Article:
Judge Jim Thomas knows all too well that an unemployed jester is nobody's fool.
Our review of The Five Pennies, published June 19th, 2006, is also available.
Do you know where the pellet with the poison is?
The Court Jester
The songs were co-written by Sylvia Fine, Kaye's wife. Fine had a perfect understanding of Kaye's vocal strengths, and carefully tailored songs for him in several other movies as well—Including our second feature here. "Life Could Not Better Be," which opens and closes the movie, sets the tone perfectly—a silly little ditty that references the credits as they play, while Kaye, in jester's motley, sings the song while moving around to avoid the credits. It clearly announces, "Hey, we're just having some fun here, so kick back and enjoy the show." Kaye himself is in rare form—this is the movie he's best remembered for, and with good reason. Not only does he have great chemistry with Glynis Johns, but his physical performance is a marvel, particularly once the fingers start snapping. The one weak link is, believe it or not, Angela Lansbury as the false king's daughter Gwendolyn—it's not so much that there's anything wrong with her performance, it's just that the part is so weakly written that just about anyone could have played it. Mildred Natwick, delightful as the mother in Barefoot in the Park, has a blast as Grizelda, Gwendonlyn's servant with a talent for witchcraft, and stands toe-to-toe with Kaye.
Basil Rathbone essentially pays homage to his own performance 17 years earlier in The Adventures of Robin Hood; again, he's the wily advisor to a usurping monarch, and is suitably oily and scheming. Rathbone was an accomplished fencer; however, he was in his 60s when this movie was made, and was slowing down a bit. After just two weeks of fencing practice, Kaye was so fast with a sword that they had to get a double for Rathbone—you'll notice that every time Kaye is pulling off a dazzling array of attacks, parries, and ripostes, Ravenhurst always has his back to the camera. Rathbone was a good sport about it, and often joked about it in interviews.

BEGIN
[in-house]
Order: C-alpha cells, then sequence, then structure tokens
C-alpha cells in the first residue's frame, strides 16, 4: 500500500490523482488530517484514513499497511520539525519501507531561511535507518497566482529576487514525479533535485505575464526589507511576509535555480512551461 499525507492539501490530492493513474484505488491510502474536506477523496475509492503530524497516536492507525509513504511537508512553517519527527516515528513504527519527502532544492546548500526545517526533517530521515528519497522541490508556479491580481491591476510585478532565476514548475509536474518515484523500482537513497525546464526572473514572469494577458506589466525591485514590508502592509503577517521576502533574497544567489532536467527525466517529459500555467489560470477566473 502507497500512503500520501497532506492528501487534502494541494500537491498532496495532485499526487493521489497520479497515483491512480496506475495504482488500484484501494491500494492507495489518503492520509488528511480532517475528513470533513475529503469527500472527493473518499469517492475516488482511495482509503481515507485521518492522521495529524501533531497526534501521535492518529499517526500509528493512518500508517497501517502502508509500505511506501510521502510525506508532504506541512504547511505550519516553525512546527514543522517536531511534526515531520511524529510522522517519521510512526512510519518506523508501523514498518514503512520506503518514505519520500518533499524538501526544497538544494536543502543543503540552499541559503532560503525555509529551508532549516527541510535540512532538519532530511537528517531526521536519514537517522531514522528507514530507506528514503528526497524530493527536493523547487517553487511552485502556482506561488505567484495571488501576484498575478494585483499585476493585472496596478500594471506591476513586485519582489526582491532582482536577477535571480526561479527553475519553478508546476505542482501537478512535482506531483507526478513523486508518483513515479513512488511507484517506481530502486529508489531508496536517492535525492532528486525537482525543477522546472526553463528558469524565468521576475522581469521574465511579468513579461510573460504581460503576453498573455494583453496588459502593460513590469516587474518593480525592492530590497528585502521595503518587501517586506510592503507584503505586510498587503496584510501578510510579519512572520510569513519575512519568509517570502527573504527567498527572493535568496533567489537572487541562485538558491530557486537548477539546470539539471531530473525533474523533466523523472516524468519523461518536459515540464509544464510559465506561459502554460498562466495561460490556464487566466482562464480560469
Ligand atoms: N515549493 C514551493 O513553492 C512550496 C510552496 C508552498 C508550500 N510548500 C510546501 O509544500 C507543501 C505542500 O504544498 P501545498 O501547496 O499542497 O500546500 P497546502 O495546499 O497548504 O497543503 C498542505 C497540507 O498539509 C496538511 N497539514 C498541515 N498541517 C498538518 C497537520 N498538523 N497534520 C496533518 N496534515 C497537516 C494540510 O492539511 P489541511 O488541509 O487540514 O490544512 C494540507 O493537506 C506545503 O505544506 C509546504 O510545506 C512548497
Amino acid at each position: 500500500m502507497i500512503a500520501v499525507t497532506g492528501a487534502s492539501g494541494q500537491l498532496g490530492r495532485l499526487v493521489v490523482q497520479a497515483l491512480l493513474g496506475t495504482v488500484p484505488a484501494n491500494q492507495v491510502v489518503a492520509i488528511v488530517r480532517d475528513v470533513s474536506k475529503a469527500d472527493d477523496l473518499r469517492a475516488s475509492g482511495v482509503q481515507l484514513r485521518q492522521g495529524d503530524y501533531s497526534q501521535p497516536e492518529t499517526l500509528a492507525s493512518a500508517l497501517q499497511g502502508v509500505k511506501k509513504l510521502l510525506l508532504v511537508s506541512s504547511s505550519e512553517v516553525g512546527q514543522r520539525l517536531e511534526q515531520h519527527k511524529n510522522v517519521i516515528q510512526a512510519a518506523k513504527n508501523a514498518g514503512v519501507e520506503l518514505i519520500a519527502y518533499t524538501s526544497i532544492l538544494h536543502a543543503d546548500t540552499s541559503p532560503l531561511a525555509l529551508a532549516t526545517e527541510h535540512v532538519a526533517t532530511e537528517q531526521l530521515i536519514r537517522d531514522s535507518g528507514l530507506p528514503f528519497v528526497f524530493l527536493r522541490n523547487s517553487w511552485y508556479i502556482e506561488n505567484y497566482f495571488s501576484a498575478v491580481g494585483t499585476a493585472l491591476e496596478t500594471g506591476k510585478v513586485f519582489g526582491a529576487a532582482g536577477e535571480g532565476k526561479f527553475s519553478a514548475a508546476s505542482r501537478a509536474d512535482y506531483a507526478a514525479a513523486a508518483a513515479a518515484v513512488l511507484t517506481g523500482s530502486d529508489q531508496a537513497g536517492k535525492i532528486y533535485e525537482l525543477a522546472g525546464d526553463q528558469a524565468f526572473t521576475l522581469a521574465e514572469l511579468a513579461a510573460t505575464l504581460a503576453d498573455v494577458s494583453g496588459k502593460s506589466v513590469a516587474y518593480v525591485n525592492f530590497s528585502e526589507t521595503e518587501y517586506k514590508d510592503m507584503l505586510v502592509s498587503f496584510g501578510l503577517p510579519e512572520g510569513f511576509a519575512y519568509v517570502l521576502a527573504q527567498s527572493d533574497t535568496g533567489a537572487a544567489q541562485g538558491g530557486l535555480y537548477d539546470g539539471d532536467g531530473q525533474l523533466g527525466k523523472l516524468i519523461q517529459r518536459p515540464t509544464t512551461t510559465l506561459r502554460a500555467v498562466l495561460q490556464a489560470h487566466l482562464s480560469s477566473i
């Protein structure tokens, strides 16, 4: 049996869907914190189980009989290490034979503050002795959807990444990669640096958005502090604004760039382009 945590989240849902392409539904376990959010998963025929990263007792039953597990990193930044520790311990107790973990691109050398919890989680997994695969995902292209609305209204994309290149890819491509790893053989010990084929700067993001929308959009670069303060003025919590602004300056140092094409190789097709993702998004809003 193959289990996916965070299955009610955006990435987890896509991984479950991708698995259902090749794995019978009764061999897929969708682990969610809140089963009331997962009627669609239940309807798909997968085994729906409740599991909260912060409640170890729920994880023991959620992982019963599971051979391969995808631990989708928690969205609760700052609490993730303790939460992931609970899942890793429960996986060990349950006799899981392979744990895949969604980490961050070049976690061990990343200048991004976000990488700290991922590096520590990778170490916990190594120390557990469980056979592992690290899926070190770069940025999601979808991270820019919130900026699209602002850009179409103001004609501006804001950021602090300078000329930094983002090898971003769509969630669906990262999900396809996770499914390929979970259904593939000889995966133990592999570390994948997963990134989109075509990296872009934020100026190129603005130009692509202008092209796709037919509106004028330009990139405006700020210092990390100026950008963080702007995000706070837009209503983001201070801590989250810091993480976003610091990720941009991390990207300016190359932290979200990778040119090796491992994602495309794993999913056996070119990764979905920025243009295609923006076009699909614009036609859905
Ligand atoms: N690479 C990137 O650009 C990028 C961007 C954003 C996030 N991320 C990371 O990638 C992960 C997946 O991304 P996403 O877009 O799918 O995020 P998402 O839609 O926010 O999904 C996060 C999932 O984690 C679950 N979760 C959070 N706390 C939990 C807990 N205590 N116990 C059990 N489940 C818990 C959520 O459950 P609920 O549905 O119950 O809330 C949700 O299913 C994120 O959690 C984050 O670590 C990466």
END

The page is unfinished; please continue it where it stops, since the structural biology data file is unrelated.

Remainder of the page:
The Five Pennies
Trivia: Red Nichols performed all of Danny Kaye's cornet solos.
The Five Pennies is somewhat frustrating. The kernel of a sweet, if somewhat maudlin, story is there, and there are several scenes clearly designed to give Kaye a chance to display some range. In addition, there are some solid musical numbers, including the Oscar-nominated "Lullaby in Ragtime," as well as a few by another trumpet player of some renown, one Louis Armstrong. But interspersed throughout the movie are sequences of Kaye doing a lot of his usual schtick, which disrupts both the characterization and the narrative.
This double feature is an on-demand disc from the Warner Archive. If you grade on a curve, the disc is technically pretty good. The colors are vivid and sharp, with some slight softness on long shots, but there are a lot of blips and flecks throughout. The Court Jester was originally shot in VistaVision 1.66:1 then matted to 1.85:1 during the TechniColor printing process (a common technique). Here, the video has been cropped to 1.77:1, which under most circumstances would hardly be noticeable. However, the opening credits have a literal frame around them, making the change obvious. The Dolby Mono track is somewhat thin. While the dialogue is clear and understandable, the instrumental music is tinny with noticeable distortion. It's not enough to seriously diminish the viewing experience, but it's easily noticeable. The Five Pennies is in better shape, which substantially less film damage. There's even a Dolby 5.1 Surround track, but it's best to think of it as a very good stereo mix.
The only bonus features—a rarity for Warner Archive releases in general—are theatrical trailers for each film.
The Court Jester drags at times, particularly in the middle, but the final set pieces—from the knighting ceremony and the pellet with the poison, to the duel with Ravenhurst—are brilliantly conceived and executed, resulting in a fun sendup of the entire swashbuckling genre. This isn't the sort of movie you'd expect to find in the On Demand format. It's a classic—albeit a minor one—and a perfect candidate for a more extensive restoration. The Five Pennies is tacked on as an enjoyable but unremarkable film.
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Scales of Justice, The Court Jester
Perp Profile, The Court Jester
Studio: Warner Bros.
Distinguishing Marks, The Court Jester
Scales of Justice, The Five Pennies
Perp Profile, The Five Pennies
Studio: Warner Bros.
Distinguishing Marks, The Five Pennies
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